The music and ambient sounds in game are a mixed bag. Out in the wilds hunting monsters, I can hear birds calling, locusts chirring, footsteps, wind in the trees. In towns though, and on parts of the pathways, there plays an annoying (to me anyways) “heroic” music. The worst part is that it seems to have a fairly short loop, so that you get to listen to the same thing far too often. I don’t understand why going into town suddenly means that I hear music. The rest of the wilderness areas have appropriate ambient sounds, but not towns?
This isn’t unique to L2 by the way, most games seem to think that setting foot into a town means it’s music time. What about background noises appropriate to a medieval village? Voices in the background, wagon wheels, footsteps, etc. If there is a central fair area, then some music would be appropriate, but not all over. That’s one of the reasons why I generally turn off all music in game. Well, that and the fact that I use voice communications.
III : General Gameplay
This section can be subdivided into several smaller bites:
- A : Quests
- B : Hunting and leveling aka “The Treadmill”
- C : Training and Templates
- D : Weapons and Armor
IIIA : Quests
The starter quests are simple (and almost all quests are already very well documented on the various fan sites, with Warcry and L2 Orphus being the best ones) and easily followed. So far, none of the quests I’ve done are very hard, although I understand the higher level profession change quests can be rather complicated and involve plenty of running around from place to place. Lower level quests basically consist of the “go kill x number of mobs and return to me when you are done” school of questing. This form of quest isn’t very different than those provided by DAoC, so it’s not as if this is a new level of blandness. There are some quests that stack with others, and it’s possible to have several quests going at once. The quest window gives very clear descriptions of what needs to be done next if you have forgotten, which makes taking paper notes (something I did plenty of in previous games) a thing of the past.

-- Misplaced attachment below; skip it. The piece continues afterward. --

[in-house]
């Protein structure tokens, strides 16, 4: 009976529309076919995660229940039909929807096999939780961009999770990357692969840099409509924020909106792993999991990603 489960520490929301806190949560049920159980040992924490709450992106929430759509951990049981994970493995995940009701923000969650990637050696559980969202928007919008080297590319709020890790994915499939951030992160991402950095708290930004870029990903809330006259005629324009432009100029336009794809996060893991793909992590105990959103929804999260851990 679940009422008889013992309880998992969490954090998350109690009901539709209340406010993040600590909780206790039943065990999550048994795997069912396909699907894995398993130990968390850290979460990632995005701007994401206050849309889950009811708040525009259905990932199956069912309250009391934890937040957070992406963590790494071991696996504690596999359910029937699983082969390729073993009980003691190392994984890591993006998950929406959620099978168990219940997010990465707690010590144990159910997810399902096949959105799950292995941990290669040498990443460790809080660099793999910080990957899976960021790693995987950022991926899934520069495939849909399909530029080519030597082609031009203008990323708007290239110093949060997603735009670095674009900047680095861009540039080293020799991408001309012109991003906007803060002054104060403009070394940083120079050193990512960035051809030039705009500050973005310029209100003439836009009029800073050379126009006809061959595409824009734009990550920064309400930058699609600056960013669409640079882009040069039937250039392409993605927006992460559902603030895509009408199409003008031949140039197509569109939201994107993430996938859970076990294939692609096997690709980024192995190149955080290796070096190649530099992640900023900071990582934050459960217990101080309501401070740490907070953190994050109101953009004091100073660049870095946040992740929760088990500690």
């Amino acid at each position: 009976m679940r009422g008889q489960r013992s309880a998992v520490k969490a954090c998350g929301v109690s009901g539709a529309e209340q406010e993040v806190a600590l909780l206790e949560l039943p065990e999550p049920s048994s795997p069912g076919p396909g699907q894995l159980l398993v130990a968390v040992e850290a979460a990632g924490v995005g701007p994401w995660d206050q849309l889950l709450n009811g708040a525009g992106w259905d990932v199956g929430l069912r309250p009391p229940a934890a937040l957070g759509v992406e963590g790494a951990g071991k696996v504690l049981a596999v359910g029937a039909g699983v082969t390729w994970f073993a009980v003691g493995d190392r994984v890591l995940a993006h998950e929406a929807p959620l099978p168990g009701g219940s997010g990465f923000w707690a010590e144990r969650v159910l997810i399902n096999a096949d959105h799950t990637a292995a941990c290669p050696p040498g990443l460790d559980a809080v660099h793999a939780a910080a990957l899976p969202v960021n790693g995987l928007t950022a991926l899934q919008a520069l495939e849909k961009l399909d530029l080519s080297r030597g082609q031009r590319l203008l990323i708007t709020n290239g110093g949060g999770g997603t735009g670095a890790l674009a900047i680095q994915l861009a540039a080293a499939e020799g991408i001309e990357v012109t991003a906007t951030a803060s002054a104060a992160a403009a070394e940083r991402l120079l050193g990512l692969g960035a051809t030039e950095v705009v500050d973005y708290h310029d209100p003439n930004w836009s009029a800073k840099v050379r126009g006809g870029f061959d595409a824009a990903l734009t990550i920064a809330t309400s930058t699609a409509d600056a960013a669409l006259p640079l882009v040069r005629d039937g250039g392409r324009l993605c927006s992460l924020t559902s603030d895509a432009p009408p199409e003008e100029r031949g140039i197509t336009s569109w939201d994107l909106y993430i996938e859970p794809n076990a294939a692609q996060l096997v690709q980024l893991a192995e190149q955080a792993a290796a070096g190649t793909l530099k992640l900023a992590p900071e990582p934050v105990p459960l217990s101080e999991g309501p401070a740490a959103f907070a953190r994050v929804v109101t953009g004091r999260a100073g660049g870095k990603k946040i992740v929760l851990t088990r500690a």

These quests are boring as hell most the time, but if you can earn 5 adena (their version of gold) for collecting werewolf fangs for killing a mob you’ll be killing endlessly to level anyways, why not? At least you can make a bit of extra gold on top of the drops for killing the mob. Some quests, such as the one I just mentioned, are also flagged as repeatable, you can turn in the quest items (kept separately from other items, in a nice touch) at any time and select an option to either end the quest or continue. The only problem with this method of questing is that all you do is kill bigger mobs as you get higher in level, to turn in mob trophy A and receive Y amount of adena.
The quest reward system helps to point out another flaw in L2 – the scarcity of drops overall. For example, the Lineage 2 Vault site’s database of items includes a listing of the drop percentages (all based off the L2DP database). The chance of getting a needed item drop hovers around slim to nil usually, and you might be able to purchase the items with all the gold you earn killing mobs before you’d actually succeed in getting it to drop. The pricing of items at NPC vendors makes a player economy very viable, and pricing varies by the scarcity of the item in question. The more in demand something is, the closer to store price the sellers can get.